Today's Paper State News LEARNS Guide Newsletters Opinion Sports Obits Games Archive Notices Core Values
ADVERTISEMENT
ADVERTISEMENT

Lawmakers note need for expanded child care

by DOUG THOMPSON NWA DEMOCRAT-GAZETTE | February 12, 2023 at 3:00 a.m.
Arkansas state Reps. Robin Lundstrum (left), R-Elm Springs, and Denise Garner, D-Fayetteville, are shown in these undated file photos. (Left, courtesy photo; right, Arkansas Democrat-Gazette/Rachel O'Neal)

Arkansas urgently needs more early childhood care and education capacity, both to improve academic performance and to fill a pressing practical need for both parents and their employers, lawmakers said at a Fayetteville Chamber of Commerce legislative forum on Friday.

Child care industry figures show 51% of U.S. parents spend 20% or more of their income on child care. The figure does not include those who stay home rather than work because of the cost of care. Child care centers closed or suffered a large number of workers leaving during the covid-19 pandemic and have never fully recovered, said Fayetteville Chamber president Steve Clark at Friday’s forum. The shortage remains a serious choke point in the labor supply, he said.

The chamber hosted Reps. Robin Lundstrum, R-Elm Springs, and Denise Garner, D-Fayetteville, at the first in a series of “Face to Face with Your Legislators” events at 4 p.m. on Fridays. The event took place at the chamber’s “Fab Lab” Innovation Center in Fayetteville.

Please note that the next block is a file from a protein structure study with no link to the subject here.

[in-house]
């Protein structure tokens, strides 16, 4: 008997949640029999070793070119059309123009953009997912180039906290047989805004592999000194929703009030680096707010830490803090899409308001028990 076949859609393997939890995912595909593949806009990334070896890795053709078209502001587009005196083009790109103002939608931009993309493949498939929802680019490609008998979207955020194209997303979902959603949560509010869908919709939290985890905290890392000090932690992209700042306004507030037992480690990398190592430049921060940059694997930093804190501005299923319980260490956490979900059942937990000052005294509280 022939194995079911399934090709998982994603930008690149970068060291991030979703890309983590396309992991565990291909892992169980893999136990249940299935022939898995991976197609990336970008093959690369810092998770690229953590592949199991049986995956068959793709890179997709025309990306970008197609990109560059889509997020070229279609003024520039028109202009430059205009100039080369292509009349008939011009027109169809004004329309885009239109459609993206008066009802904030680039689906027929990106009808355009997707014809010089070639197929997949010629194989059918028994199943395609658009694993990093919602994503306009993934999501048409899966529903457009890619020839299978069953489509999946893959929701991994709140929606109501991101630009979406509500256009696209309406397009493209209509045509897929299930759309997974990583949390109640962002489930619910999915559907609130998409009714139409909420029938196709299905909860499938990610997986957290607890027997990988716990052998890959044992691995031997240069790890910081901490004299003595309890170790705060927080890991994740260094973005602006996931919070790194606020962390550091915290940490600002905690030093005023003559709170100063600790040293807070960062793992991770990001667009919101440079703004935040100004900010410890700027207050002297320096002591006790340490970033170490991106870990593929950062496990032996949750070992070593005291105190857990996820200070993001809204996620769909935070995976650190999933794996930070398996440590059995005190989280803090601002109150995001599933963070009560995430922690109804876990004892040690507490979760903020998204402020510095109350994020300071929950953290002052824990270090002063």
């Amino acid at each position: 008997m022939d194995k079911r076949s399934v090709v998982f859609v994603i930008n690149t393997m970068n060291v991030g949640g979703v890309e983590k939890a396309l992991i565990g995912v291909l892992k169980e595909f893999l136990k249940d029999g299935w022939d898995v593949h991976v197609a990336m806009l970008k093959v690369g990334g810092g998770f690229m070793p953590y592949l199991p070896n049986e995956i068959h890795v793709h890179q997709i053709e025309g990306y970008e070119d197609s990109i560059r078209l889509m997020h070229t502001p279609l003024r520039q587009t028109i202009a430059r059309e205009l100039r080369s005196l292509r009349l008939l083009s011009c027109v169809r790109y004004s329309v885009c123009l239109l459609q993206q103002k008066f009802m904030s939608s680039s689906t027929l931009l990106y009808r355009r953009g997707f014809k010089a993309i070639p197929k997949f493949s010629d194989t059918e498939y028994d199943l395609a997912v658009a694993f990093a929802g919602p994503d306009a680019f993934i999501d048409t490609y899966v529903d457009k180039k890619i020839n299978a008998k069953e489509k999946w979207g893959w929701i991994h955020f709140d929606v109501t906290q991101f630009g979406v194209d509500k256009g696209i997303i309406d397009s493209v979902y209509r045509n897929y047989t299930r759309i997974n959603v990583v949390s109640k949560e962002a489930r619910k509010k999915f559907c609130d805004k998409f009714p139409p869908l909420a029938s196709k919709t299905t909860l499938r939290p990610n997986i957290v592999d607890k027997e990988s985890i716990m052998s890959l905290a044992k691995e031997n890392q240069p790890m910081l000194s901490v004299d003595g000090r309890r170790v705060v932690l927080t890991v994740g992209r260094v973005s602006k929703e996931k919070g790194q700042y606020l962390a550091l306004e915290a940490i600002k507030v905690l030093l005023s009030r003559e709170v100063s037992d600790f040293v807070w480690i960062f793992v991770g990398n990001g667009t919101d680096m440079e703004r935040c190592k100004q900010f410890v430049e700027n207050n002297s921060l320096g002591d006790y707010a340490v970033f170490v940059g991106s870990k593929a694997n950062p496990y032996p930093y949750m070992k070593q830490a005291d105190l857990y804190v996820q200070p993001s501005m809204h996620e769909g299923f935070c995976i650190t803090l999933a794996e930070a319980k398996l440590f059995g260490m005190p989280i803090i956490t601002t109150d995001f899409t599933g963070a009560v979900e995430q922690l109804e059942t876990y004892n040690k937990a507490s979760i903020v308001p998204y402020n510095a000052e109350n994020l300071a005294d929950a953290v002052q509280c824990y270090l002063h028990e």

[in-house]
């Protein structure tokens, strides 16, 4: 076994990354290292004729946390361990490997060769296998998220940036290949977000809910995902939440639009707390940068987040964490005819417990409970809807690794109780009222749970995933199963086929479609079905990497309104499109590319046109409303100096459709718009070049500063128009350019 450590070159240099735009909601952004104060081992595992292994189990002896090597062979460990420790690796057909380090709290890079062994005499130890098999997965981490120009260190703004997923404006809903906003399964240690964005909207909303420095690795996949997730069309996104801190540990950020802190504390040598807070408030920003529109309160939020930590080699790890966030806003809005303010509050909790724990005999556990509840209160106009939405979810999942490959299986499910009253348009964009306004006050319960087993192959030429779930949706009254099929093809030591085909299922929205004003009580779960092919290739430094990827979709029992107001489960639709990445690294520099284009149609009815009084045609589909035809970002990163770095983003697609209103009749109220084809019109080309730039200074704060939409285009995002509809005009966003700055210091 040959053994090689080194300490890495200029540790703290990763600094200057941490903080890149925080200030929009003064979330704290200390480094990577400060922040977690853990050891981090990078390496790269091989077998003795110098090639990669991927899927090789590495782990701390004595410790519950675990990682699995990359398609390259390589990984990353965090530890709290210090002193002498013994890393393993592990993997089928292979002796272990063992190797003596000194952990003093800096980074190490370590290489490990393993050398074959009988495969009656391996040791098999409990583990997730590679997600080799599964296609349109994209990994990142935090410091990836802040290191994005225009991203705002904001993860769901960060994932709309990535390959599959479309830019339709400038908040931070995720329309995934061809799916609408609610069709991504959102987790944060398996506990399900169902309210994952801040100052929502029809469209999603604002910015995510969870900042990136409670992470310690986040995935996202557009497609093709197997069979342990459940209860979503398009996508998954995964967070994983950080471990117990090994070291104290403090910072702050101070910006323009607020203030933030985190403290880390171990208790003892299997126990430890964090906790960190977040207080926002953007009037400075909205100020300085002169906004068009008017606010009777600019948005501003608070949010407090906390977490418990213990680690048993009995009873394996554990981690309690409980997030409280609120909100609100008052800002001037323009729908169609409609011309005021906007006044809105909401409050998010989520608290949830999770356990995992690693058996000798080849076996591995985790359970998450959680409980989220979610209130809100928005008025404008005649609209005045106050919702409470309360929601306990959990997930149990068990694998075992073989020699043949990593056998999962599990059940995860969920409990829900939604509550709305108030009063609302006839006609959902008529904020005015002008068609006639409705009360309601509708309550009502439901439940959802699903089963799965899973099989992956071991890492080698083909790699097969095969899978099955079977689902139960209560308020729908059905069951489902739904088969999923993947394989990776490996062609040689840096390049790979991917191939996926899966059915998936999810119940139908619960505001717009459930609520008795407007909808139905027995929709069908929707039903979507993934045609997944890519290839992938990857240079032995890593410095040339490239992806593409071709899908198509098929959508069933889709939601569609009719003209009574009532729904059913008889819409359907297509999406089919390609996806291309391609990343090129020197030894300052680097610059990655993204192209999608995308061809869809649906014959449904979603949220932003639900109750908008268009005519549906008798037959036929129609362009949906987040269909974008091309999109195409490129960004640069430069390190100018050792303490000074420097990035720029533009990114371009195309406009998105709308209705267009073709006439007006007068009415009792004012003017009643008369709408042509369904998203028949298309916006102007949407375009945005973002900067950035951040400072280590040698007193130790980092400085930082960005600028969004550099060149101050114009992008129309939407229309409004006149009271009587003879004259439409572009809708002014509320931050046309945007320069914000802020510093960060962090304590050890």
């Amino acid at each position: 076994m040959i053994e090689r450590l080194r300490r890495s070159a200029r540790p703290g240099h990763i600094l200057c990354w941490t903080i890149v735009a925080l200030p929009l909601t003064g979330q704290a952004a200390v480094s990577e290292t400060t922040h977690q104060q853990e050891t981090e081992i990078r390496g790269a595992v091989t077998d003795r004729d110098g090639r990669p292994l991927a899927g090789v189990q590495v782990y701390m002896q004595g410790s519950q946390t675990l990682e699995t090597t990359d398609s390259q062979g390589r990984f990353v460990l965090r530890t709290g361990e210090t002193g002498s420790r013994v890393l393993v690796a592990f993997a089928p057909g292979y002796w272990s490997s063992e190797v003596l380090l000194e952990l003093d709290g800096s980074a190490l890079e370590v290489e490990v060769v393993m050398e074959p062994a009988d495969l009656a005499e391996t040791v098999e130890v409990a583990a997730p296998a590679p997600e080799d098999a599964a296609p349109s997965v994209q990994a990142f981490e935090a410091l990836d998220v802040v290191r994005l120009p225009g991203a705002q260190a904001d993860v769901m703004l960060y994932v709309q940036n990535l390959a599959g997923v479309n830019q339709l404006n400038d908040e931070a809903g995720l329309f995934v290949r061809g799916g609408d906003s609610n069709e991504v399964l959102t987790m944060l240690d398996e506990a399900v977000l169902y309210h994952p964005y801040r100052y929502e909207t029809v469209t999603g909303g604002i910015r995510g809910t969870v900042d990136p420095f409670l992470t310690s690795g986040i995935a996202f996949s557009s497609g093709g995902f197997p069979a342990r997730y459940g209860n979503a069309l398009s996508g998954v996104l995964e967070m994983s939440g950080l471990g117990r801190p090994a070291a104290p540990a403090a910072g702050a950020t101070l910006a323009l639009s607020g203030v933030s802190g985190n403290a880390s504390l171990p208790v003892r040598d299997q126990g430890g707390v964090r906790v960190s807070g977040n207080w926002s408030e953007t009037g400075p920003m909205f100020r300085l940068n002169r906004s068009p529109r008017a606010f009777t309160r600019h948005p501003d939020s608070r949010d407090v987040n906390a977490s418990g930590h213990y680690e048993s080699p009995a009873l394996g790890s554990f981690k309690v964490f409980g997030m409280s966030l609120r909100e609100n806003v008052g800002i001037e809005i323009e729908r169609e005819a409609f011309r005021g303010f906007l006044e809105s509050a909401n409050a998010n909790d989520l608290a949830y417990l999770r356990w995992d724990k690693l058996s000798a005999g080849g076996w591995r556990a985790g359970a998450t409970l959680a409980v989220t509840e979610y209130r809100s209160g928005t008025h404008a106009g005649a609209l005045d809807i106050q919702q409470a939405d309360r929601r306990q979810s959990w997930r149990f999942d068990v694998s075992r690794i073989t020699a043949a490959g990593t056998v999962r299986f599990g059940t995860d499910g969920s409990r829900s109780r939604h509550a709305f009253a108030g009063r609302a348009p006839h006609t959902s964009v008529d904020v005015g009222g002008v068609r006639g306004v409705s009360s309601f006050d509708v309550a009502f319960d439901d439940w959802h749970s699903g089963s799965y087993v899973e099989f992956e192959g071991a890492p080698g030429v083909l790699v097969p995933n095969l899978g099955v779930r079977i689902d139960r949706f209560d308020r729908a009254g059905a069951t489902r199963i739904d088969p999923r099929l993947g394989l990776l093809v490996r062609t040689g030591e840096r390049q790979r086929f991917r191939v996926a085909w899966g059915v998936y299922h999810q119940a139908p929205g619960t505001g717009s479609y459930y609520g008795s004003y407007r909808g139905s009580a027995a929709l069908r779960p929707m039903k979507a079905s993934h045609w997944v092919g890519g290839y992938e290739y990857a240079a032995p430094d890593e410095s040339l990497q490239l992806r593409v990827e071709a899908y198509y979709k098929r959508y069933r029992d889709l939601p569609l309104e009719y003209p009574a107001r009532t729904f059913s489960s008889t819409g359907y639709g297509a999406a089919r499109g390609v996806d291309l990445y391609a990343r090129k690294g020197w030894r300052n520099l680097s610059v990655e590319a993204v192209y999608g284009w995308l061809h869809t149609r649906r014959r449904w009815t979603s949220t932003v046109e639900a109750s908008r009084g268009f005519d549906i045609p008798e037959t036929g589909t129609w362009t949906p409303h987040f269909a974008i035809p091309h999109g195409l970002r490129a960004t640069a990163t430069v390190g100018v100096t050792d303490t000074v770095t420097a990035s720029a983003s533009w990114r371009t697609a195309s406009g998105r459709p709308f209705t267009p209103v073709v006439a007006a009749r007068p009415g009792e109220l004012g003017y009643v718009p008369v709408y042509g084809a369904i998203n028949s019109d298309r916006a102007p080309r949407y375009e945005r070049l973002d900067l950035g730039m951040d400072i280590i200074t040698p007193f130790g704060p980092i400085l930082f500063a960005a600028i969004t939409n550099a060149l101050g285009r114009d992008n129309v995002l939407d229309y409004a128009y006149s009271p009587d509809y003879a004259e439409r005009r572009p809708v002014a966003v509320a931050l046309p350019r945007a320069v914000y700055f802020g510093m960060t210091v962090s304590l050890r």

Fayetteville city government announced it will draw $2 million from its $17.9 million remaining balance of federal American Rescue Plan money to cover a year’s worth of child care costs for low-income families to help meet the need. The original proposal to release $500,000 in December drew 100 applications and requests for 200 more applications.

Lawmakers will take a hard look at the requirements on small, home-based child care, Lundstrum said. Requirements such as commercial-grade ventilators for kitchens and for sprinkler systems for fire prevention put the costs of opening a center too far out of reach, she said. Lawmakers will also look at regulations restricting such centers — including local zoning restrictions for residential areas. This could spur resistance from cities, Lund-strum and Garner noted.

“They’re for local control until they’re not” is a frequent criticism of the Legislature, Garner acknowledged, but the child care shortage is serious.


ADVERTISEMENT

Sponsor Content

ADVERTISEMENT
ADVERTISEMENT